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Dr Timothy Callahan and Dr Pierre Maison-Blanche of Biomedical Systems assess ECG data quality as a source of variance in the QT database in the era of the ICH E14

In the past few years, the ICH E14 Guideline ‘Clinical Evaluation of QT/QTc Interval Prolongation and Proarrhythmic Potential for Non-Antiarrhythmic Drugs’ has provided the industry with standards for the design and implementation of thorough QT (TQT) and intensive QT trials.

Even protocols that are not designed primarily with a focus on the QT often use recommendations taken from the ICH E14. The authors of the ICH E14 understood that the measurement of the QT interval presented certain issues, and set out to clarify them in Section 2.2.1 of the document:

“An important problem in the measurement of the QT/QTc interval is its intrinsic variability. This variability results from many factors including activity level, postural changes, circadian patterns, and food ingestion. It is critical to address intrinsic variability in the conduct of the ‘thorough QT/QTc study.’ This can be accomplished in several ways, including the collection of multiple ECGs at baseline and during the study.”

Variability falls into one of two categories, either physiologic or technical. Physiologic variability includes changes in the QT interval due to heart rate (including hysteresis), autonomic system, physical activity, electrolyte balance, circadian rhythms and the kinetics of the drug under study. The second source of QT measurement variability – technical factors – includes noise in the signal called high-frequency artifact (from multiple sources), baseline wander (also known as lowfrequency artifact), sampling and filtering of the ECG signal, reproducibility factors measured by inter- and intra-reader variability and errors introduced by rate correction formulae.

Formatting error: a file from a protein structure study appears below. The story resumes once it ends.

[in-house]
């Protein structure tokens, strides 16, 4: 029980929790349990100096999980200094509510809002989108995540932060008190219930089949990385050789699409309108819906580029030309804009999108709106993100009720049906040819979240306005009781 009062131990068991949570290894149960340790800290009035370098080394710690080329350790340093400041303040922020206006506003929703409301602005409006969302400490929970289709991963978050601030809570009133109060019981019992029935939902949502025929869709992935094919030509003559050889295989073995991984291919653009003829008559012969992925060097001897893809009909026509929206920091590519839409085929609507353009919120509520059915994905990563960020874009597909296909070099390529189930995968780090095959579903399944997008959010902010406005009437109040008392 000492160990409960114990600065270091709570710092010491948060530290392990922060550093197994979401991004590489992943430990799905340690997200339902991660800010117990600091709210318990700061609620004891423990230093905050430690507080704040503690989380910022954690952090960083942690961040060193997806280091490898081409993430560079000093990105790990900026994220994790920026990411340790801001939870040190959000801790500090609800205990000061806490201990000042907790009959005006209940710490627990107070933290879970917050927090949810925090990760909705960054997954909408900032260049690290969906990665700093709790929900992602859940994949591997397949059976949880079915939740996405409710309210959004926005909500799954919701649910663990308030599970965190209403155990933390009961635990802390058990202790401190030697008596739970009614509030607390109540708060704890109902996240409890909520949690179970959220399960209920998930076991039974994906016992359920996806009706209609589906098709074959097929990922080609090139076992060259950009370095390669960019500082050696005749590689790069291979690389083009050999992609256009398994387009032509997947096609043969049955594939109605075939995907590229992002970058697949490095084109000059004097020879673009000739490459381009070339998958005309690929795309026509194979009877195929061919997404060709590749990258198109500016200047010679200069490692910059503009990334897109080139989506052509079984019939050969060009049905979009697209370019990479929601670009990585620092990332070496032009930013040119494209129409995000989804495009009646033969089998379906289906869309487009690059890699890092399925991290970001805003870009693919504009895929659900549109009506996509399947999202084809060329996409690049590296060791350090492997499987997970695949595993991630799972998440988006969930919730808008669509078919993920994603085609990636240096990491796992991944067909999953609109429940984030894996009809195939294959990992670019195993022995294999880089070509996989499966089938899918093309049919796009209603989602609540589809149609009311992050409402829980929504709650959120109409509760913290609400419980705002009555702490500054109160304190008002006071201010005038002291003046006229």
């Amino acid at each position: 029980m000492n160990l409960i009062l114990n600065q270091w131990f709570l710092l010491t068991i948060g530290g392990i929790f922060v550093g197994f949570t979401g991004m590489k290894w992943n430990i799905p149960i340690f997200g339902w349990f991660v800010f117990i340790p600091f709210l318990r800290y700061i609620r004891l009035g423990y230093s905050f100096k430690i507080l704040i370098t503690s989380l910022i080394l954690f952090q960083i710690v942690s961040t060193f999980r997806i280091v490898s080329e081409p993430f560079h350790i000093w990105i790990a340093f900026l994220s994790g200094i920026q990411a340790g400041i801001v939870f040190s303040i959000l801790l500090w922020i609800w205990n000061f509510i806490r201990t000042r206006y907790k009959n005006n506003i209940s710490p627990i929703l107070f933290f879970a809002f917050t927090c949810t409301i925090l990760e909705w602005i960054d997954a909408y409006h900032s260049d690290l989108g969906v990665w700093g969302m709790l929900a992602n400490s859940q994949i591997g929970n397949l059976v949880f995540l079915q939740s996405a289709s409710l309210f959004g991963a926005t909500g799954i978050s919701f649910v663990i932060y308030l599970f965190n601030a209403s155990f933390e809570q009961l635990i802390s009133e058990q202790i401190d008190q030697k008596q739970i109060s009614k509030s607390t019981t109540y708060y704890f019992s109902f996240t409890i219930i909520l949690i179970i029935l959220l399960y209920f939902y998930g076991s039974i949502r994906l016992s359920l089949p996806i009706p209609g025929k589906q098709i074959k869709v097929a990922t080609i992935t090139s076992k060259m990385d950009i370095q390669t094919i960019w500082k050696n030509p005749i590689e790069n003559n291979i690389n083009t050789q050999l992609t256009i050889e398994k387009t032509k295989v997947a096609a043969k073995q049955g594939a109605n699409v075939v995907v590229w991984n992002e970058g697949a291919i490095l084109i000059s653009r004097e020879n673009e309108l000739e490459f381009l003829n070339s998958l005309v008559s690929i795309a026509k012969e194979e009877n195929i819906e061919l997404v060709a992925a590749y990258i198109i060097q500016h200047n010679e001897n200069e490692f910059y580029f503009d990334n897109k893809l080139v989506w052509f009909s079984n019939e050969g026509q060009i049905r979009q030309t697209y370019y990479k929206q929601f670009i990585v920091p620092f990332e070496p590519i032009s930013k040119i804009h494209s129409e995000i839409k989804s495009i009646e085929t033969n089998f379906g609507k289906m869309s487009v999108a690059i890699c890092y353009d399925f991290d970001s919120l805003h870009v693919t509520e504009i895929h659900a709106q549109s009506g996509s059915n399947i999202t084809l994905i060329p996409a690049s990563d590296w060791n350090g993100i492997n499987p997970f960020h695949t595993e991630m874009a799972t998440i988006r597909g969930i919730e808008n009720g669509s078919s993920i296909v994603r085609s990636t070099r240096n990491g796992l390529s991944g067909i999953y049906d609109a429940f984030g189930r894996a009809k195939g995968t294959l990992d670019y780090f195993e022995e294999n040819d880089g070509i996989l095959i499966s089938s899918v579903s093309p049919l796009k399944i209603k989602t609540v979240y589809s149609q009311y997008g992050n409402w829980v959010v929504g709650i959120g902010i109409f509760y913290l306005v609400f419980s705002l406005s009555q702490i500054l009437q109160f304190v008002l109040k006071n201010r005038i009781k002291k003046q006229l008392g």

In an effort to reduce or eliminate intrinsic variability, the collection of multiple ECGs at a single time-point has become an essential part of the TQT trial. The purpose of multiple collections is to reduce the standard deviations associated with the QT interval, thus reducing sample size and, ultimately, the cost of the study. The majority of TQT trials collect triplicate ECGs at each time-point, which has been shown to be most efficient in terms of both standard deviation and cost-effectiveness.

ACQUIRING ECGs FOR TQT TRIALS – STANDARD 12-LEAD VERSUS CONTINUOUS

The usual protocol of ECG collection for a TQT trial is with a ‘resting’ 12-lead ECG machine. Industry standard machines will allow sites to collect 10 seconds of all 12-leads as a digital waveform and provide them with an immediate bedside printout with an unconfirmed interpretation. The printout allows sites to check on the safety of the subject, as well as ensuring that they have taken a clean, high quality ECG.


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Dr Timothy Callahan is the Chief Scientific Officer of Biomedical Systems. He received his PhD from Capella University in Interdisciplinary Studies with a concentration in Research Methodology. He has conducted research in silent myocardial ischemia at the National Institutes of Health in Bethesda, Maryland. Timothy has been in the research industry for approximately 20 years. An expert in diagnostic testing, he co-authored two patents in QT interval analysis and has authored many abstracts and publications. Timothy is also a frequent speaker at pharmaceutical industry functions, including acting as the co-chair of the DIA meeting ‘ECGs in Clinical Trials’ in October 2002

Dr Pierre Maison-Blanche is the Chief Medical Officer of Biomedical Systems. Pierre earned his MD in 1981 from the University of Paris and specialised in Cardiology at Lariboisière Hospital. For the past 30 years, he has performed angiography and clinical research in the cardiovascular therapeutic area in the Cardiology Department at Lariboisière Hospital. Pierre’s clinical speciality is non-invasive cardiac electrophysiology and he organised the first ECG laboratory at Lariboisière Hospital under the leadership of Dr Philippe Coumel.

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Dr Timothy Callahan
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Dr Pierre Maison-Blanche
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